The recent advances in genomics are saving scientists time, grief and money over old methods of crossbreeding by allowing them to quickly zero in on the genes associated with desired traits like high growth or vitamin A content or efficient ethanol production. Ag experts are especially excited by a technique called marker-assisted breeding, which mines a plant genome to enhance native breeding. Just as modern medicine has found ways to track bits of human DNA responsible for good traits (straight teeth) or bad (cancer), high-tech farmers peer inside the submicroscopic components of seeds and plants to pinpoint the specific genes, or markers, that command growth, or that make plants susceptible to disease. Identifying and tracking markers can lead in a matter of months to the strongest varieties for further breeding while discarding the weak. Research can then use lasers to take microslices of a seed without damaging it and evaluate the genetic components to see if they've got a potential winner. The techniques have cut the time it takes corn breeders to create a new strain from 10 years to four.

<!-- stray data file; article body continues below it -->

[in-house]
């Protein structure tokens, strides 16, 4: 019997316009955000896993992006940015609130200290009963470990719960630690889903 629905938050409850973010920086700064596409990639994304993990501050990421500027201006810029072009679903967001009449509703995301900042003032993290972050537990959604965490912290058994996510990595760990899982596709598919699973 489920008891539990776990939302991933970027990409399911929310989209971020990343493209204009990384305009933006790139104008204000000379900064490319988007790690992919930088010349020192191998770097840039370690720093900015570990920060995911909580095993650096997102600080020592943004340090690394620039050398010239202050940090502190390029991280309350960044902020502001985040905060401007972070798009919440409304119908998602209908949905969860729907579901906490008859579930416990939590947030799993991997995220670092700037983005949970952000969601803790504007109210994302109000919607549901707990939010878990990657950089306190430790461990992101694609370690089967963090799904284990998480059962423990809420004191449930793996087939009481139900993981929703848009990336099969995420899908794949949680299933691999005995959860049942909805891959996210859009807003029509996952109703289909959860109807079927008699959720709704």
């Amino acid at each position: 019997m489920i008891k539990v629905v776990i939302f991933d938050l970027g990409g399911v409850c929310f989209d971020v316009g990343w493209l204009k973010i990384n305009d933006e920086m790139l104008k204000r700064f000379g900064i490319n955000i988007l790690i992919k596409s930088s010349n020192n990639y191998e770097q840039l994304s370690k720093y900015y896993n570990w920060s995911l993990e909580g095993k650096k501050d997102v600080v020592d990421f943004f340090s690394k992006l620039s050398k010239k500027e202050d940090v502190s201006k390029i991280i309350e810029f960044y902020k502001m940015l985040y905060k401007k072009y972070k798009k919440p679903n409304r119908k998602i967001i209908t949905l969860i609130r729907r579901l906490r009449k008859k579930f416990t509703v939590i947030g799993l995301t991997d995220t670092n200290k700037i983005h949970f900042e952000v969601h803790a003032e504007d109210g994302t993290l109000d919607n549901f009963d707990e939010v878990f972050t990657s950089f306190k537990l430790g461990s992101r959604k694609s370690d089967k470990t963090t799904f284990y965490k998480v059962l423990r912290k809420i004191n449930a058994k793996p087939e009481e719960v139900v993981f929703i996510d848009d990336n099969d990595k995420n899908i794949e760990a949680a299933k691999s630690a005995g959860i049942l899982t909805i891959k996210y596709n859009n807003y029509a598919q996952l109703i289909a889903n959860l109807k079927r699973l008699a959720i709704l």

Avoiding gene tinkering also saves money that would otherwise be spend on lawyers, patents and getting the products through the labyrinth of health and safety hurdles—often 90 percent of the cost of GM, estimates Thomas Lumpkin, head of maize breeding at Cimmyt. The battle over Frankenfoods is sure to smolder on. But thanks to the breakthroughs of cutting-edge agricultural science, traditional farming still has a brilliant future.


Source: NEWSWEEK, From the magazine issue dated Jul 13, 2009


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1.15  The role of genetically modified crops in Africa


9 July 2009


Dr. Daniel Mataruka of the African Agricultural Technology Foundation (AATF) has written an original article for the Council for Biotechnology Information blog on the role of ag biotech in Africa. Dr. Mataruka writes:


"During the past decade, Africa's population increased from 760 to 970 million, pushing farmers to encroach on fragile ecosystems. Climate change is increasingly manifest through erratic rainfall patterns, prolonged drought spells, and unprecedented floods, making rain-fed agriculture even more risky, thus aggravating food insecurity among resource-poor smallholder farmers. Compounding this scenario are post-harvest pests that devour their meager harvests. Indeed, the challenges are great, sometimes disillusioning, but certainly not insurmountable. Under these circumstances, GM technologies have a role in addressing challenges that were previously elusive to classical breeding on its own."